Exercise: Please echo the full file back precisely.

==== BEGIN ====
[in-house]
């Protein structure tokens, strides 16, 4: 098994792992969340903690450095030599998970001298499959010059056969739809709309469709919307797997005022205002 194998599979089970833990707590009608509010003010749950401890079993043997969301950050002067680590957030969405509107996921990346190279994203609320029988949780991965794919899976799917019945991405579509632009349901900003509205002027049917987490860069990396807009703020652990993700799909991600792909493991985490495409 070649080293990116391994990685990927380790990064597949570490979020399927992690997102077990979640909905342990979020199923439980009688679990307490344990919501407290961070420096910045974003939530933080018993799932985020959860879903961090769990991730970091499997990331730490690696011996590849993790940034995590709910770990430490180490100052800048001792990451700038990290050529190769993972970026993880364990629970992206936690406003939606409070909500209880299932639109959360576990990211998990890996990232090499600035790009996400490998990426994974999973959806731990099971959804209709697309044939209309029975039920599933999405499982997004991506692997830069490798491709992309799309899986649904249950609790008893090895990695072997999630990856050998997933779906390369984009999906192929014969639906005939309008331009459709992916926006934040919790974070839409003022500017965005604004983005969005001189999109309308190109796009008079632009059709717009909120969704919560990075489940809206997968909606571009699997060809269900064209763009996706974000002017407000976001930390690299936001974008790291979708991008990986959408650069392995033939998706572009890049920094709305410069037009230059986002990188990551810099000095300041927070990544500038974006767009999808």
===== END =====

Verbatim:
[in-house]
């Protein structure tokens, strides 16, 4: 098994792992969340903690450095030599998970001298499959010059056969739809709309469709919307797997005022205002 194998599979089970833990707590009608509010003010749950401890079993043997969301950050002067680590957030969405509107996921990346190279994203609320029988949780991965794919899976799917019945991405579509632009349901900003509205002027049917987490860069990396807009703020652990993700799909991600792909493991985490495409 070649080293990116391994990685990927380790990064597949570490979020399927992690997102077990979640909905342990979020199923439980009688679990307490344990919501407290961070420096910045974003939530933080018993799932985020959860879903961090769990991730970091499997990331730490690696011996590849993790940034995590709910770990430490180490100052800048001792990451700038990290050529190769993972970026993880364990629970992206936690406003939606409070909500209880299932639109959360576990990211998990890996990232090499600035790009996400490998990426994974999973959806731990099971959804209709697309044939209309029975039920599933999405499982997004991506692997830069490798491709992309799309899986649904249950609790008893090895990695072997999630990856050998997933779906390369984009999906192929014969639906005939309008331009459709992916926006934040919790974070839409003022500017965005604004983005969005001189999109309308190109796009008079632009059709717009909120969704919560990075489940809206997968909606571009699997060809269900064209763009996706974000002017407000976001930390690299936001974008790291979708991008990986959408650069392995033939998706572009890049920094709305410069037009230059986002990188990551810099000095300041927070990544500038974006767009999808």